The last time I wrote about this I was taking about Call Centers. American Companies had outsourced phone support to other countries, often India, and the results were so bad due to cultural and communications issues that the USA companies insisted on a call center across the street so the Indian Companies rented office space across the street and hired US Workers.
A month after I wrote that article, Tata consulting opened an office for three hundred technology workers in Minneapolis, Minnesota.
Re-shoring isn’t coming to IT, it’s here, and the same offshore companies that started round one are taking the lead in round two.
The odd thing is, at least according to the Chicago School of Business, this shouldn’t be happening – at least on first blush.
Let me tell you why.
How did this happen?
If the Booth School of Business at the University of Chicago were to come up with a slogan, it would probably involve the idea that efficient markets win.
By efficient markets, I mean markets with lower cost structures. If you pay 2% per transaction in the stock market, and I pay 1%, over ten years, I’m going to end up with more money, right? Put another way, if we have to pay a five cent fee on every transaction, and work to lower that amount to four cents, in a way, we made money.
If that were true, then the round-tripping of contracts to India/China/Pakistan and back agan, with its associated communications costs (have you ever tried to set up a conference call to a developing nation?), combined with the sheer overhead of managing a multi-national company, should mean that the best deal would be a local deal.
Simply put: This should not be happening. It makes no sense.
We did this to ourselves
Thanks to the build/boom/bust cycle of American real estate, office space is available cheap. Thanks to the layoff/outsource cycle, labor is available cheap too. Those two efficiencies combine to create just enough cost savings to allow for management overhead and awkwardness. (Shrinking the distance between doer and client adds efficiency as well.) Yet there is opportunity here.
A local company, with less overhead, could be more efficient. That efficiency could lead to a better contract, with more cost savings for the outsourcer and more profit for the local company. When I think about local contracts, a few companies come to mind; Menlo Innovations, in Ann Arbor, Michigan, competes for that kind of work. Pillar Technology is a 200-odd person delivery company which had no physical offices for over a decade; the executives and staff all work from home. I once took a call from a Pillar Recruiter, working out of her home in Georgia, to do a software project in West Michigan. In 2012, Pillar opened a software studio near Detroit, but its executives continue to operate with no building, which means no gas bill, no lease, and no maintenance, reception, or jantorial expenses.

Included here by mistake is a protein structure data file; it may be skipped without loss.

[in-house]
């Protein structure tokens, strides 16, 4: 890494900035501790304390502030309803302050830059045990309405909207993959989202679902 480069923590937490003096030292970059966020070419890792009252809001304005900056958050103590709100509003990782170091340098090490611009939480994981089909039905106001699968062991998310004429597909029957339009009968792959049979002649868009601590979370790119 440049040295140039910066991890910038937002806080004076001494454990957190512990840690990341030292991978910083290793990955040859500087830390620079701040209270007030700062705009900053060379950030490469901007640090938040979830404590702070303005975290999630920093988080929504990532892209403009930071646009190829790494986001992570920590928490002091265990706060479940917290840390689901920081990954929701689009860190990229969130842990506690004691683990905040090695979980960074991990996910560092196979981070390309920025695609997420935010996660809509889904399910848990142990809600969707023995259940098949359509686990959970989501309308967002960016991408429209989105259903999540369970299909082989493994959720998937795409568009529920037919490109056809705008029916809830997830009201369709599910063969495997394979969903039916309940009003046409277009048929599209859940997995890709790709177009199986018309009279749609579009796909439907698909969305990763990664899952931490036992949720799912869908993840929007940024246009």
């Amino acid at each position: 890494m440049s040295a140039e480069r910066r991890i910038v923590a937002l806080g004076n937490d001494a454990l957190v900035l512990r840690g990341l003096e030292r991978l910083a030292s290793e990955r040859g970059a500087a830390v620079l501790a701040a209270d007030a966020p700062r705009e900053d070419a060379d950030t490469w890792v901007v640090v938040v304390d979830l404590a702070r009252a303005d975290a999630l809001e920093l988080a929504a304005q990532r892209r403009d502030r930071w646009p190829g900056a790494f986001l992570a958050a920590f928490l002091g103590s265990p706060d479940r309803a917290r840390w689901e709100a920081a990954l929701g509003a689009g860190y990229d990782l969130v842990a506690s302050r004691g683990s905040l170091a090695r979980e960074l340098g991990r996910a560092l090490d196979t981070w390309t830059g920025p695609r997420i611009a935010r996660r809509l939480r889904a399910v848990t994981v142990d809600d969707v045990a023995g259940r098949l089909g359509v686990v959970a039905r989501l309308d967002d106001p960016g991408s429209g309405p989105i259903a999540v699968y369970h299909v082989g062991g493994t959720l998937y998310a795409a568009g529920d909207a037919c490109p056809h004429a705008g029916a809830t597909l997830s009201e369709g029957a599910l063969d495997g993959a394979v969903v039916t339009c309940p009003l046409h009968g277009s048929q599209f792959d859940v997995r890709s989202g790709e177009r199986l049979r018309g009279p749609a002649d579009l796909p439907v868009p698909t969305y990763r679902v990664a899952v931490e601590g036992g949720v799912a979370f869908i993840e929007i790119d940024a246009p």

One more time: Efficient companies win.
There is an opportunity here for local companies that are efficient.
Where are the small local companies?
David Gewirtz is the author of “How To Save Jobs: Reinventing Business, Reinvigorating Work, and Reawakening the American Dream.” In that book, he claims that we schooled the entrepreneurship out of our society – that by focusing our culture on getting a good education in order to get a “stable, secure, good” job, we actively turned ourselves away from the idea of creating a business. When the companies merged and laid off redundant departments (or sent work offshore), those now-laid-off went to the market to look for another “stable, secure, good” job. Multiply that by a thousand mergers and offshore initiatives, and you have a lot of unemployment and a job market ripe for hiring, but no entrepreneurs to do that hiring.
This idea of entrepreneurship is not entirely gone; companies like Pillar and Menlo are still doing impressive things, and we cover the individual perspective right here on this blog.
What’s next? I’m not sure. Mr. Gewirtz has recommendations in his book, both for society (more small business) and for any individual stuck in the “good job”/lay-off trap. My favorite idea from Gewirtz is to look for other people who have good products, then either partner with them (you take over marketing, logistics, and production, to make the product “real”) or outright purchase the product idea and develop it yourself.
There are many people with ideas; Gewirtz suggests becoming a ‘finisher.’
Writing this article has helped me realize two things.
First, that we (myself included) in the US are overly focused on ourselves. This blog has readers from all over the world; it would interesting to hear from the current IT workers in India, Pakistan, and Vietnam on their perspectives on re-shoring.
Second, I would like to get Mr. Gewirtz to interview on this blog.
What questions should I ask him?